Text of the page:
What are the treatment options for enuresis?

Updated: Mar 26, 2020
  • Author: Wm Lane M Robson, MA, MD, FRCP, FRCP(Glasg); Chief Editor: Marc Cendron, MD  more...
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The most important reason for treating enuresis is to minimize the embarrassment and anxiety of the child and the frustration experienced by the parents. Most children with enuresis feel very much alone with their problem. Family members with a history of enuresis should be encouraged to share their experiences and offer moral support to the child. The knowledge that another family member had and outgrew the problem can be therapeutic.

Preliminary management focusing on behavioral modification and positive reinforcement is often helpful. The only therapies that have been shown to be effective in randomized trials are alarm therapy and treatment with desmopressin acetate or imipramine. Nonmonosymptomatic enuresis may be more difficult and time-consuming to treat. [19, 20]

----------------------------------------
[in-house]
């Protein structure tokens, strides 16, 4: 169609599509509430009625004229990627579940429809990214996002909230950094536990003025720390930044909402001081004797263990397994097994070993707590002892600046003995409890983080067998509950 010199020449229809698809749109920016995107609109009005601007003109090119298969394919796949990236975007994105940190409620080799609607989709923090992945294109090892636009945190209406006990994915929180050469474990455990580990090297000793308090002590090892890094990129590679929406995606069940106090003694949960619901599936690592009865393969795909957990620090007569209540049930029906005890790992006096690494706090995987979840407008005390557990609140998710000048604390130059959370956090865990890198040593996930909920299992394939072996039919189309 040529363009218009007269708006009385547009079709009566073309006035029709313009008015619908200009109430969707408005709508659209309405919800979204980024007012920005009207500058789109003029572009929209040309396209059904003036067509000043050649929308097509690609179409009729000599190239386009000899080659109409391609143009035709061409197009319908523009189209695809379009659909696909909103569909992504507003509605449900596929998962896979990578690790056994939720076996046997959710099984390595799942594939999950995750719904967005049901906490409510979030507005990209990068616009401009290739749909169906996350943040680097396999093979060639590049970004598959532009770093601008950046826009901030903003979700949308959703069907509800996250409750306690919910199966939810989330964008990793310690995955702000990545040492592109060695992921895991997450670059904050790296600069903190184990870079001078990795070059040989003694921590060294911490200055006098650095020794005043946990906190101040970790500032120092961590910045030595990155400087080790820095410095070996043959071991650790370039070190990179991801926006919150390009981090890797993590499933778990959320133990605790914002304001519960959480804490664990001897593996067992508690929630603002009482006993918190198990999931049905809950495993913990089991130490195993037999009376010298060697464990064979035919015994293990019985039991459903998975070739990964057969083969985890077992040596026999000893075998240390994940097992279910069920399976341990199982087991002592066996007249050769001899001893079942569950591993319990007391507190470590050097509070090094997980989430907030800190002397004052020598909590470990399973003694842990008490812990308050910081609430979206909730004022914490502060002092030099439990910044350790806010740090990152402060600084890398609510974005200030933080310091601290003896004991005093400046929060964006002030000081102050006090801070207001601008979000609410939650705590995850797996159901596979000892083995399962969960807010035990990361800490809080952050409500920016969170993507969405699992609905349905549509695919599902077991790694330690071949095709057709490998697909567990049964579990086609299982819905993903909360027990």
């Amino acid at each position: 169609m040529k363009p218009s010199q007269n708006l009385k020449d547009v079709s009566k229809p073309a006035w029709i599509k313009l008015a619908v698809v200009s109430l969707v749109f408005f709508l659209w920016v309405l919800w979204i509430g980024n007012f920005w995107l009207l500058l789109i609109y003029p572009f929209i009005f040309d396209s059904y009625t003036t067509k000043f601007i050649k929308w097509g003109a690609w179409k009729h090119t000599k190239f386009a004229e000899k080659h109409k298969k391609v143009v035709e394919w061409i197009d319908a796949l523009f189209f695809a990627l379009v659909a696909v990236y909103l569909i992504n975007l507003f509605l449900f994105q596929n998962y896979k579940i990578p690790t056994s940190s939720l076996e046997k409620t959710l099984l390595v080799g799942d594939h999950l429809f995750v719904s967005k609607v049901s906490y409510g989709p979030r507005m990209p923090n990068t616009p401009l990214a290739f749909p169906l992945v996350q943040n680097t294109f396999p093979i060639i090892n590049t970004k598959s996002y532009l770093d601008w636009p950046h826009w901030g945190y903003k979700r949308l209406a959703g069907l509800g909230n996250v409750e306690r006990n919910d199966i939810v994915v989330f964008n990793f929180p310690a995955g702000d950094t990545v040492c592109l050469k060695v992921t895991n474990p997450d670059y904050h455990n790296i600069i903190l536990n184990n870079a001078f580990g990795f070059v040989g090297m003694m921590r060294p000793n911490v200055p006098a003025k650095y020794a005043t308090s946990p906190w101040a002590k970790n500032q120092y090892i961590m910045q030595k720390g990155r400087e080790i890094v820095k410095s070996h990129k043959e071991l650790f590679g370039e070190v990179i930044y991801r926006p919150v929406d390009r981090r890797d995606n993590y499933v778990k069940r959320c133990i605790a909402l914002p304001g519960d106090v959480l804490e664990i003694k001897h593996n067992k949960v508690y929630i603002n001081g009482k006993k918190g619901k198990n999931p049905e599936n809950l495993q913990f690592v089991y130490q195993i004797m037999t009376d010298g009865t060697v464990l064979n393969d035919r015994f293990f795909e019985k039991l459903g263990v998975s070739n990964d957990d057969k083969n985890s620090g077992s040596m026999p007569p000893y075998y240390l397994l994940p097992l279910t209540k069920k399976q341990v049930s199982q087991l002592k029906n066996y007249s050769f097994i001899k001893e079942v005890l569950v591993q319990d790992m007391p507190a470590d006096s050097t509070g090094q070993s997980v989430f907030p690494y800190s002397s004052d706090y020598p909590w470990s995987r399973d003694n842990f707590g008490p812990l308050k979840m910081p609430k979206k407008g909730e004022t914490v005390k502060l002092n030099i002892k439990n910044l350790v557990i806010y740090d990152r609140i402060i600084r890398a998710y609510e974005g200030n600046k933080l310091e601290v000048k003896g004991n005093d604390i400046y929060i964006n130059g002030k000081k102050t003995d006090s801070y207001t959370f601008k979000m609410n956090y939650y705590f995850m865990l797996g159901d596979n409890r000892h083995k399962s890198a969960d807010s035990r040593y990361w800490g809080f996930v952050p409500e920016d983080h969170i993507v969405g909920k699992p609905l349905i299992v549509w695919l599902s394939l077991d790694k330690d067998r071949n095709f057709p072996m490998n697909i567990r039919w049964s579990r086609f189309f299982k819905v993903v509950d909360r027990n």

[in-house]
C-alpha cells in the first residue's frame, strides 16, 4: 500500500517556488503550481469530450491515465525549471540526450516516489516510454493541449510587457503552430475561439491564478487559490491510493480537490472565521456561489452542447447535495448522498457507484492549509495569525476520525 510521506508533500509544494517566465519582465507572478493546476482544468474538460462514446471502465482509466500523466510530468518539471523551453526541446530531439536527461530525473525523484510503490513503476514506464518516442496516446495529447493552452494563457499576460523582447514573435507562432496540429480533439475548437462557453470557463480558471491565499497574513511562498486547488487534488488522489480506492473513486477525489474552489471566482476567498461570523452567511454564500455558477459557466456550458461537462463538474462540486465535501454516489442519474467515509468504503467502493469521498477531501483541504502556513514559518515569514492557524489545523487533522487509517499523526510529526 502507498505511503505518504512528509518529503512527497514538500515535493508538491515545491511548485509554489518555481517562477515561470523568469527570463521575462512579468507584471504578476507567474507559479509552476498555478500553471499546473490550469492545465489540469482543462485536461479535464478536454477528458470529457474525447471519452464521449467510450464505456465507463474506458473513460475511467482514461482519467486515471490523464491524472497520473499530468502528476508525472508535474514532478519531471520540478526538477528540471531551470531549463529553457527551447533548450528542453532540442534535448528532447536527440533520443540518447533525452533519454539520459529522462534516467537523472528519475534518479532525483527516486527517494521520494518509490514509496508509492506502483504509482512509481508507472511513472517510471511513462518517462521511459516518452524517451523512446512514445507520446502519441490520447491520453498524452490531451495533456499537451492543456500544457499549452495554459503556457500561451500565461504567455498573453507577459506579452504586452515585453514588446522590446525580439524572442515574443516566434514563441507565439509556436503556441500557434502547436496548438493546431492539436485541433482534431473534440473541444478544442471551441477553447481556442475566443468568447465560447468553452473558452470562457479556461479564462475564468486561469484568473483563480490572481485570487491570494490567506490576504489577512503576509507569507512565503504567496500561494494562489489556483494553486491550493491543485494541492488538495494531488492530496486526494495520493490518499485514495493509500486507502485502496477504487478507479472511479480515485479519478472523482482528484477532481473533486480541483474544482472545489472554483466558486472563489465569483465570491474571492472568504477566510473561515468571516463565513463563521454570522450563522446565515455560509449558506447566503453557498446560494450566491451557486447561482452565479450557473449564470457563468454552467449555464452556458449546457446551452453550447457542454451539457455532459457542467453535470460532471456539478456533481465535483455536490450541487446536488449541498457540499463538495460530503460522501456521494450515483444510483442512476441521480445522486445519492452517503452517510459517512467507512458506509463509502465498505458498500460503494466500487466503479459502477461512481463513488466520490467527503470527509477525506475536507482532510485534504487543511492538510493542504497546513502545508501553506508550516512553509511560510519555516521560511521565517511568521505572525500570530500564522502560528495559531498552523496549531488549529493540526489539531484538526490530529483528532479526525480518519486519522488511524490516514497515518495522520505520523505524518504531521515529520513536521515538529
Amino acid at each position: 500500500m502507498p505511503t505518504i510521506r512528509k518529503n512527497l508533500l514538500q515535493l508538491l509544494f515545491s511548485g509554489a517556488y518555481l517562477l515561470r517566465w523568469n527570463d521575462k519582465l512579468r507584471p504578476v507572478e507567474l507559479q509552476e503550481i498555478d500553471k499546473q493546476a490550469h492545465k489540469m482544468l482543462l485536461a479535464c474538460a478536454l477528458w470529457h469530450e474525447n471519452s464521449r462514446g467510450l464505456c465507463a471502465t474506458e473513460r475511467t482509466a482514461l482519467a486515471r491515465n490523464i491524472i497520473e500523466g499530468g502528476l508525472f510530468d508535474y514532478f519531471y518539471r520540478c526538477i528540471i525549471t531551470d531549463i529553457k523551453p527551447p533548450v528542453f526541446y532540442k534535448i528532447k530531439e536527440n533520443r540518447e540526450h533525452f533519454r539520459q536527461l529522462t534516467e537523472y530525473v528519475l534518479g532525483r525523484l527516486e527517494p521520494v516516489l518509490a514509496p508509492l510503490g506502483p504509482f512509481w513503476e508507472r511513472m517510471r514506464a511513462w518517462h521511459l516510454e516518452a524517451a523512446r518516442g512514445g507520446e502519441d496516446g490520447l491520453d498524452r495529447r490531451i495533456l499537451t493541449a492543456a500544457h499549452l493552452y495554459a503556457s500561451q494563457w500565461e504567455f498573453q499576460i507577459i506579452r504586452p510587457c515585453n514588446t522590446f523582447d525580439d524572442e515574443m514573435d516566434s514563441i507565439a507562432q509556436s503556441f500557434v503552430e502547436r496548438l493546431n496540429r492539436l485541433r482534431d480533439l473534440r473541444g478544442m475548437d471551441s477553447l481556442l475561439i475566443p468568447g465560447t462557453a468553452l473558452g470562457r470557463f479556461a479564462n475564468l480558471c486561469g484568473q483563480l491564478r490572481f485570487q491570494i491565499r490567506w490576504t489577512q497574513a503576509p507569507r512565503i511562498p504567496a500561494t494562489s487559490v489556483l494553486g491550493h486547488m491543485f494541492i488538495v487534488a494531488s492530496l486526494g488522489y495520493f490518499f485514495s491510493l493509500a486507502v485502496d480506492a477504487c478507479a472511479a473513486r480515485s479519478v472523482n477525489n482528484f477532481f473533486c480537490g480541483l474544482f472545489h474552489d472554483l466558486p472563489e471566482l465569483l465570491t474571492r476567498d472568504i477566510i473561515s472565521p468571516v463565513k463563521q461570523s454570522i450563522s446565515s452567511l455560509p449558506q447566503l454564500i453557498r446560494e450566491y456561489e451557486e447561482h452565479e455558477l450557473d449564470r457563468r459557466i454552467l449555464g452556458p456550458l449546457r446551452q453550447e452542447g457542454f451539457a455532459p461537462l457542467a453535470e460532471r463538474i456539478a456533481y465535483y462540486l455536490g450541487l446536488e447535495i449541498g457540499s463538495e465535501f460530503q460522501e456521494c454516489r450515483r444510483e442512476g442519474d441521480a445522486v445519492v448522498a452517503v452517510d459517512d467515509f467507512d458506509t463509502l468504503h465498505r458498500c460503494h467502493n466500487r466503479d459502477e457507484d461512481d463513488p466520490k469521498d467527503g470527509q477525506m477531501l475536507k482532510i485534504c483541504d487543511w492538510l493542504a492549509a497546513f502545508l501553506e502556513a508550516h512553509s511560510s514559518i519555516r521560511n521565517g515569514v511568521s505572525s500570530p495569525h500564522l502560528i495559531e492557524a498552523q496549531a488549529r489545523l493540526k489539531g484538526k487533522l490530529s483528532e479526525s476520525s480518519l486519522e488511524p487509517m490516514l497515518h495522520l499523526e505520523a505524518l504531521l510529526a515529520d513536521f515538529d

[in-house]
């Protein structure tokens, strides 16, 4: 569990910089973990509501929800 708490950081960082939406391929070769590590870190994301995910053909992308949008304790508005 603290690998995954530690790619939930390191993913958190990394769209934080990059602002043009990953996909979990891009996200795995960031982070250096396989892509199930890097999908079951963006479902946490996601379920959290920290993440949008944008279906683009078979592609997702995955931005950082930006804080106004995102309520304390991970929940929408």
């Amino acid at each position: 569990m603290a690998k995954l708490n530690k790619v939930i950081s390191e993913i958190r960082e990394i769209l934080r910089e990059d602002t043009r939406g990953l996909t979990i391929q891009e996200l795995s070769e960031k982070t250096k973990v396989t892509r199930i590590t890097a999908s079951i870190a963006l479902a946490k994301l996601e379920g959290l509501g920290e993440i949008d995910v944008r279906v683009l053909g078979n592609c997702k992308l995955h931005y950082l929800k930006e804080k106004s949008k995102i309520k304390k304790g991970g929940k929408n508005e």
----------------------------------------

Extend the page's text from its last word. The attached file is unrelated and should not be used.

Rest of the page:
Bladder training exercises are not recommended, because they have not been shown to be effective. With this therapy, the child is asked to ingest large quantities of fluid and to hold the urine in the bladder without voiding until uncomfortable. A therapeutic approach that involves (a) teaching a child not to respond normally to the sensation of a full bladder and (b) prescribing a therapy that is inherently painful is fundamentally without merit. The results of studies that report on this therapy are either methodologically flawed or demonstrate no improvement.

Enuresis is not a surgically treated condition. Treatment usually is not recommended for children younger than 6 or 7 years. However, ectopic ureter and obstructive sleep apnea (OSA) respond to specific surgical interventions.

Referral to a pediatric otolaryngologist or a pediatric sleep specialist may be appropriate if OSA is suspected.

Patients with primary enuresis (PE) are asked to keep a diary and should return for evaluation on a monthly basis to assess their progress.

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